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Ángel di María was always a popular figure at Real Madrid.

Indeed, when he left, it was a surprise, as he’d arguably been Los Blancos’ best player in the previous campaign.

The Argentine was in fact named UEFA man of the match after the 4-1 2014 Champions League final win over Atlético Madrid.

He did not score in the game, but it was when he dribbled past three players which produced a save from Thibaut Courtois and from that, Gareth Bale scored the rebound to give Madrid a crucial 2-1 lead.

But for £59.7million, back in 2014, Real Madrid let him go to Manchester United.

The fee is still big by today’s standards, but the market was definitely less inflated then, so it was massive – it was the largest fee paid by a British club at the time.

His time at Old Trafford was undoubtedly disappointing and he left after just one season, joining Paris Saint-Germain.

And reports suggest he could be on the move again, with the 29-year-old the subject of Real Madrid transfer rumours.

He's been linked with a sensational return to the Santiago Bernabéu to replace James Rodríguez, whose time in the Spanish capital looks to be up.

How does he compare to James Rodríguez?

Angel di Maria vs James Rodriguez

We’ve had a look at the league statistics from the 2016/17 seasons, comparing the Argentine to the Colombian.

James played considerably less game time in the league than Di María – 22 matches compared to 29, at a total of just 1186 minutes, compared to 2039.

But despite that, the Real Madrid man was directly involved in more league goals.

The 25-year-old was involved in 14 – scoring eight and assisting six – while the PSG star was directly involved in 13 goals – netting six and creating seven more.

James also had a much better pass completion rate than di María – 89 per cent to 77 per cent – and also made more passes per 90 minutes – 62.45 to 53.06.

He also had a slightly better shot accuracy – 64 per cent to 61 per cent.

In terms of successful take ons, the Colombian also comes out on top – but only just.

He completed 57.89 per cent of his take ons in the league, while di María was only just behind him with 57.81 per cent – there isn’t much in it at all.

And there also isn’t much in between the duo in terms of chances created per 90 minutes.

It is the PSG man who has the edge – just – making 3.4 compared to 3.34.

Do Real Madrid need him?

If James does leave, of course you would expect Real Madrid to replace him.

But you have to take into consideration that he hasn’t been a guaranteed starter or anywhere near a regular this season.

As we mentioned above, the Colombian made 22 league appearances in LaLiga in 2016/17, starting just 13 games.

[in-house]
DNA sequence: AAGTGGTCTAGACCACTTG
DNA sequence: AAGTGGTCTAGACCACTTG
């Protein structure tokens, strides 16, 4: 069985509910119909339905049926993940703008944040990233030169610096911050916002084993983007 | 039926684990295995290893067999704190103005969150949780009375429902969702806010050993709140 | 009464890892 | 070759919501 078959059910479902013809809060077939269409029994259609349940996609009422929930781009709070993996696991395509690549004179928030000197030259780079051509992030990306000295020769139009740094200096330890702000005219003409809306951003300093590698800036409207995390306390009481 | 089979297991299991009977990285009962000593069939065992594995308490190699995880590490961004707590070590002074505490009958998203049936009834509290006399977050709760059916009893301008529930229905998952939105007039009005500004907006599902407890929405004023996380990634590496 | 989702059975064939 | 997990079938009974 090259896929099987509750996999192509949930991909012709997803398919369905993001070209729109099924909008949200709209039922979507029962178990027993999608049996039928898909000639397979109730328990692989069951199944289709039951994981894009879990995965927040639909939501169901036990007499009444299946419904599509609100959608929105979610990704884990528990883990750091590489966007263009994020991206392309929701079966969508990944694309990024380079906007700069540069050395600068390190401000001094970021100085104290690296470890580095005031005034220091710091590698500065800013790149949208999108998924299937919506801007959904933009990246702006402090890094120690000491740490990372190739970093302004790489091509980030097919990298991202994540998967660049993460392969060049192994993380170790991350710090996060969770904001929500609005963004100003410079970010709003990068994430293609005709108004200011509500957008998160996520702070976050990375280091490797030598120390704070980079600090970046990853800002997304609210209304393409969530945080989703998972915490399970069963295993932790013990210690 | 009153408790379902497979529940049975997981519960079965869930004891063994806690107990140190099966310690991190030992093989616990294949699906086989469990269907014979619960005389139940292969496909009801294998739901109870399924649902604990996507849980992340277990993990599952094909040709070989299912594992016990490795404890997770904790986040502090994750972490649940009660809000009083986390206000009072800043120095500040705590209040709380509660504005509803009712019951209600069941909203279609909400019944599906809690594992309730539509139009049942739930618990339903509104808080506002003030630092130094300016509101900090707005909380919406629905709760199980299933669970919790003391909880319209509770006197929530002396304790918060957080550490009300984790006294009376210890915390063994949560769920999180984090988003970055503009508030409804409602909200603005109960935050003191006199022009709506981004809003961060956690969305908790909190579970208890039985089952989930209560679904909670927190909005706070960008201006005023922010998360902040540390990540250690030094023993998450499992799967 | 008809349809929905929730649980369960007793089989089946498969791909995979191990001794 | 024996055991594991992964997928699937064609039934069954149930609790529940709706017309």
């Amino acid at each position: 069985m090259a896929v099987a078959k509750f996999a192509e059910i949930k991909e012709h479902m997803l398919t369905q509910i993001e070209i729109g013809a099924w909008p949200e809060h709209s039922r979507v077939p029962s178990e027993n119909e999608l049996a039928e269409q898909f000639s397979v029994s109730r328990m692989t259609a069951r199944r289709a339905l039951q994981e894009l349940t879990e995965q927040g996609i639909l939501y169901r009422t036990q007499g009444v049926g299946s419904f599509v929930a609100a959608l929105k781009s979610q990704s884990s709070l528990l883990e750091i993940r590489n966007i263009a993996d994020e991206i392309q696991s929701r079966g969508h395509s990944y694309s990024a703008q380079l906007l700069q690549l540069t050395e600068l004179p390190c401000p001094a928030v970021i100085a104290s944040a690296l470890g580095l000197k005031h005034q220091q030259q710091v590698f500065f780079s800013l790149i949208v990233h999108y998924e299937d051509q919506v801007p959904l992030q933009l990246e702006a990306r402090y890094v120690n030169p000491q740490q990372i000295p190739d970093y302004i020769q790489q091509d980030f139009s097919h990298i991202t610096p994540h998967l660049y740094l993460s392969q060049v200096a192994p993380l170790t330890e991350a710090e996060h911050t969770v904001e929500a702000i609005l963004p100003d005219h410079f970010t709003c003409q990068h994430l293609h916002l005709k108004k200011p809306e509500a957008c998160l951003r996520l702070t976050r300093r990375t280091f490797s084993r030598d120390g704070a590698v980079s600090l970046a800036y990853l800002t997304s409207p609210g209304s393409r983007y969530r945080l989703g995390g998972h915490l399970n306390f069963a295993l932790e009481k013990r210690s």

That’s nowhere near the amount of games you would expect from someone who cost approximately €80million when he arrived the same summer that Di María departed the Spanish capital.

And arguably he hasn’t had anywhere near the same impact as the Argentine did in Madrid.

So perhaps nostalgia could play a role, but you have to consider that the former Benfica attacker was a first-team player whereas James simply is not anymore.

And given the Colombian is behind Isco if Real Madrid play a 4-4-2, and there are a number of players in both the midfield and attacking three if they play a 4-3-3 who are ahead of him, perhaps they don’t need to replace him with such a big name.

Instead, they could give Isco more time on the pitch, or perhaps even Marco Asensio or Mateo Kovačić too.

And Di María also hasn’t played at all in the middle of the pitch this season, where James has started the majority of his games.

Of course, if the former Manchester United man was available, you would understand them moving for him.

But Zinédine Zidane seems to have done a great job keeping all the egos under control for one season, but bringing another big name in without guaranteed first team football is a massive risk.

“He's the kind of player that can take you to the next stage. That's what they need to go further in the Champions League,” he said back in July 2015.

“Di María can contribute his energy, the difference he makes when he accelerates, he has the quality to do something.”

And he wouldn’t come cheap of course, being one of PSG’s biggest names, and at 29 years old, it may not be worth splashing out the amount of money the French side would want when it could stop the likes of Asensio, Kovačić or even Lucas Vázquez having a role in the squad that their performances this season arguably deserve.

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